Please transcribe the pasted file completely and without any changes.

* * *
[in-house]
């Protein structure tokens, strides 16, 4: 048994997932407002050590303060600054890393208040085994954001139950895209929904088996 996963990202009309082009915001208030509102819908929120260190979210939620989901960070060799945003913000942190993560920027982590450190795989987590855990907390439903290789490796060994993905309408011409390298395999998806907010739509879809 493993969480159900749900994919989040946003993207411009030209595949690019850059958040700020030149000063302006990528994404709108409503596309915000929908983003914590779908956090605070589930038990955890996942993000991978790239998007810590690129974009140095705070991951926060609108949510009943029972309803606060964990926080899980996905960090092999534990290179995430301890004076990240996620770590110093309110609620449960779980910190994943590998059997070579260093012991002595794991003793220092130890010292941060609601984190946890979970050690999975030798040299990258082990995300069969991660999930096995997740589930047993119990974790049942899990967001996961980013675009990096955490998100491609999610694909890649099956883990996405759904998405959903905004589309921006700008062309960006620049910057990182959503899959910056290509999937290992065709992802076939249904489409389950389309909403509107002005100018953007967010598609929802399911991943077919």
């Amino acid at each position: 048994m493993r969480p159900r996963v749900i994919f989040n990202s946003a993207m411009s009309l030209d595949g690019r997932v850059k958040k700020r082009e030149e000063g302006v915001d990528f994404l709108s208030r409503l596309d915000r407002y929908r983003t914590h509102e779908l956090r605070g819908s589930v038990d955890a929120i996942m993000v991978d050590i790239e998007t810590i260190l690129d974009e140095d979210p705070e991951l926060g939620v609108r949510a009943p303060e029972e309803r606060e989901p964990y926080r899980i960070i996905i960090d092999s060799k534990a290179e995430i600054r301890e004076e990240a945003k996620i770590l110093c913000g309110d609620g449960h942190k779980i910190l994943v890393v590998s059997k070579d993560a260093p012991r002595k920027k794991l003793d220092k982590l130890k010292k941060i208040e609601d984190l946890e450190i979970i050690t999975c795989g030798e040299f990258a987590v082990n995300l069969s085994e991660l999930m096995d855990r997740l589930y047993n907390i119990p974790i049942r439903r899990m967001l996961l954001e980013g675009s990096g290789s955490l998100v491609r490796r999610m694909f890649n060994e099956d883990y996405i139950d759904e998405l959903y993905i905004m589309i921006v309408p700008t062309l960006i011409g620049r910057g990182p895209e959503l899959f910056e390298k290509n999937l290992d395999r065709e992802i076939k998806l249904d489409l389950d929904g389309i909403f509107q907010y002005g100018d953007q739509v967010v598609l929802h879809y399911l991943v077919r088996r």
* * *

[in-house]
């Protein structure tokens, strides 16, 4: 048994997932407002050590303060600054890393208040085994954001139950895209929904088996 996963990202009309082009915001208030509102819908929120260190979210939620989901960070060799945003913000942190993560920027982590450190795989987590855990907390439903290789490796060994993905309408011409390298395999998806907010739509879809 493993969480159900749900994919989040946003993207411009030209595949690019850059958040700020030149000063302006990528994404709108409503596309915000929908983003914590779908956090605070589930038990955890996942993000991978790239998007810590690129974009140095705070991951926060609108949510009943029972309803606060964990926080899980996905960090092999534990290179995430301890004076990240996620770590110093309110609620449960779980910190994943590998059997070579260093012991002595794991003793220092130890010292941060609601984190946890979970050690999975030798040299990258082990995300069969991660999930096995997740589930047993119990974790049942899990967001996961980013675009990096955490998100491609999610694909890649099956883990996405759904998405959903905004589309921006700008062309960006620049910057990182959503899959910056290509999937290992065709992802076939249904489409389950389309909403509107002005100018953007967010598609929802399911991943077919």
């Amino acid at each position: 048994m493993r969480p159900r996963v749900i994919f989040n990202s946003a993207m411009s009309l030209d595949g690019r997932v850059k958040k700020r082009e030149e000063g302006v915001d990528f994404l709108s208030r409503l596309d915000r407002y929908r983003t914590h509102e779908l956090r605070g819908s589930v038990d955890a929120i996942m993000v991978d050590i790239e998007t810590i260190l690129d974009e140095d979210p705070e991951l926060g939620v609108r949510a009943p303060e029972e309803r606060e989901p964990y926080r899980i960070i996905i960090d092999s060799k534990a290179e995430i600054r301890e004076e990240a945003k996620i770590l110093c913000g309110d609620g449960h942190k779980i910190l994943v890393v590998s059997k070579d993560a260093p012991r002595k920027k794991l003793d220092k982590l130890k010292k941060i208040e609601d984190l946890e450190i979970i050690t999975c795989g030798e040299f990258a987590v082990n995300l069969s085994e991660l999930m096995d855990r997740l589930y047993n907390i119990p974790i049942r439903r899990m967001l996961l954001e980013g675009s990096g290789s955490l998100v491609r490796r999610m694909f890649n060994e099956d883990y996405i139950d759904e998405l959903y993905i905004m589309i921006v309408p700008t062309l960006i011409g620049r910057g990182p895209e959503l899959f910056e390298k290509n999937l290992d395999r065709e992802i076939k998806l249904d489409l389950d929904g389309i909403f509107q907010y002005g100018d953007q739509v967010v598609l929802h879809y399911l991943v077919r088996r």